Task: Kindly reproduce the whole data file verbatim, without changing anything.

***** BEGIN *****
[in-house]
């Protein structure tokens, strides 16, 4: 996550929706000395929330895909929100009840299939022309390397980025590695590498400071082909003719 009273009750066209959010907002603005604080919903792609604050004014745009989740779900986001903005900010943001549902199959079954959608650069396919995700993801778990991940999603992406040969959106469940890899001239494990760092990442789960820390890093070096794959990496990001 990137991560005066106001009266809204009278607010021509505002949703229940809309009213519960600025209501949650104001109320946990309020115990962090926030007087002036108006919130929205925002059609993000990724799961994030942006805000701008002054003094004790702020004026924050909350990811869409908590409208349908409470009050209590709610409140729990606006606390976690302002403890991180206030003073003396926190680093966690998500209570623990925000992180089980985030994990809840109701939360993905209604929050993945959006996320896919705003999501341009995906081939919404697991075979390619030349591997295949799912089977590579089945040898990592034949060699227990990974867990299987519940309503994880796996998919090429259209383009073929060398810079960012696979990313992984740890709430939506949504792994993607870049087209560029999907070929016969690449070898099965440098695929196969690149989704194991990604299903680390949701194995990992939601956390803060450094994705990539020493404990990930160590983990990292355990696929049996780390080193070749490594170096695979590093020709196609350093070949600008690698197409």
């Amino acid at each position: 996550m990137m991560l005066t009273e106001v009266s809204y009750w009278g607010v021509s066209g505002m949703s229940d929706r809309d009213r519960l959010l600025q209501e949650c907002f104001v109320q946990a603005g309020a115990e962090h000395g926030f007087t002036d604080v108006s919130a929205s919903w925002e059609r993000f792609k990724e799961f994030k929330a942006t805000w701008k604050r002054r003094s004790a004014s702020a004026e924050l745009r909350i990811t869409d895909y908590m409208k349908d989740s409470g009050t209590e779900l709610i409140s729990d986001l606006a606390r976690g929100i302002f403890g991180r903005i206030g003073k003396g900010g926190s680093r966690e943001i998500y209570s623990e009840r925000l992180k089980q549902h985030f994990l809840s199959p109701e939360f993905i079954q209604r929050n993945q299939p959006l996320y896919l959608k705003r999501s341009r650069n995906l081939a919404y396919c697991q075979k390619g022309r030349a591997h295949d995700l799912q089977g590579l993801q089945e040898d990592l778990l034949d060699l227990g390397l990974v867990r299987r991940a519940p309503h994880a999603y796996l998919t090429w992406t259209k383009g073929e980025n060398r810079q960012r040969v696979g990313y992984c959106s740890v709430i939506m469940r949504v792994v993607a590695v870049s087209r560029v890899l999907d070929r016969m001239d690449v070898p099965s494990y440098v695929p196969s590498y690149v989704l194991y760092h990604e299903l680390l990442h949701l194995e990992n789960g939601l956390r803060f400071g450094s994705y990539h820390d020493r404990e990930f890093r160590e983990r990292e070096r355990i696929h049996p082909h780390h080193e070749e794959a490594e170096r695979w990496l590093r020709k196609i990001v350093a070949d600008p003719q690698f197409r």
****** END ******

[in-house]
């Protein structure tokens, strides 16, 4: 996550929706000395929330895909929100009840299939022309390397980025590695590498400071082909003719 009273009750066209959010907002603005604080919903792609604050004014745009989740779900986001903005900010943001549902199959079954959608650069396919995700993801778990991940999603992406040969959106469940890899001239494990760092990442789960820390890093070096794959990496990001 990137991560005066106001009266809204009278607010021509505002949703229940809309009213519960600025209501949650104001109320946990309020115990962090926030007087002036108006919130929205925002059609993000990724799961994030942006805000701008002054003094004790702020004026924050909350990811869409908590409208349908409470009050209590709610409140729990606006606390976690302002403890991180206030003073003396926190680093966690998500209570623990925000992180089980985030994990809840109701939360993905209604929050993945959006996320896919705003999501341009995906081939919404697991075979390619030349591997295949799912089977590579089945040898990592034949060699227990990974867990299987519940309503994880796996998919090429259209383009073929060398810079960012696979990313992984740890709430939506949504792994993607870049087209560029999907070929016969690449070898099965440098695929196969690149989704194991990604299903680390949701194995990992939601956390803060450094994705990539020493404990990930160590983990990292355990696929049996780390080193070749490594170096695979590093020709196609350093070949600008690698197409």
């Amino acid at each position: 996550m990137m991560l005066t009273e106001v009266s809204y009750w009278g607010v021509s066209g505002m949703s229940d929706r809309d009213r519960l959010l600025q209501e949650c907002f104001v109320q946990a603005g309020a115990e962090h000395g926030f007087t002036d604080v108006s919130a929205s919903w925002e059609r993000f792609k990724e799961f994030k929330a942006t805000w701008k604050r002054r003094s004790a004014s702020a004026e924050l745009r909350i990811t869409d895909y908590m409208k349908d989740s409470g009050t209590e779900l709610i409140s729990d986001l606006a606390r976690g929100i302002f403890g991180r903005i206030g003073k003396g900010g926190s680093r966690e943001i998500y209570s623990e009840r925000l992180k089980q549902h985030f994990l809840s199959p109701e939360f993905i079954q209604r929050n993945q299939p959006l996320y896919l959608k705003r999501s341009r650069n995906l081939a919404y396919c697991q075979k390619g022309r030349a591997h295949d995700l799912q089977g590579l993801q089945e040898d990592l778990l034949d060699l227990g390397l990974v867990r299987r991940a519940p309503h994880a999603y796996l998919t090429w992406t259209k383009g073929e980025n060398r810079q960012r040969v696979g990313y992984c959106s740890v709430i939506m469940r949504v792994v993607a590695v870049s087209r560029v890899l999907d070929r016969m001239d690449v070898p099965s494990y440098v695929p196969s590498y690149v989704l194991y760092h990604e299903l680390l990442h949701l194995e990992n789960g939601l956390r803060f400071g450094s994705y990539h820390d020493r404990e990930f890093r160590e983990r990292e070096r355990i696929h049996p082909h780390h080193e070749e794959a490594e170096r695979w990496l590093r020709k196609i990001v350093a070949d600008p003719q690698f197409r």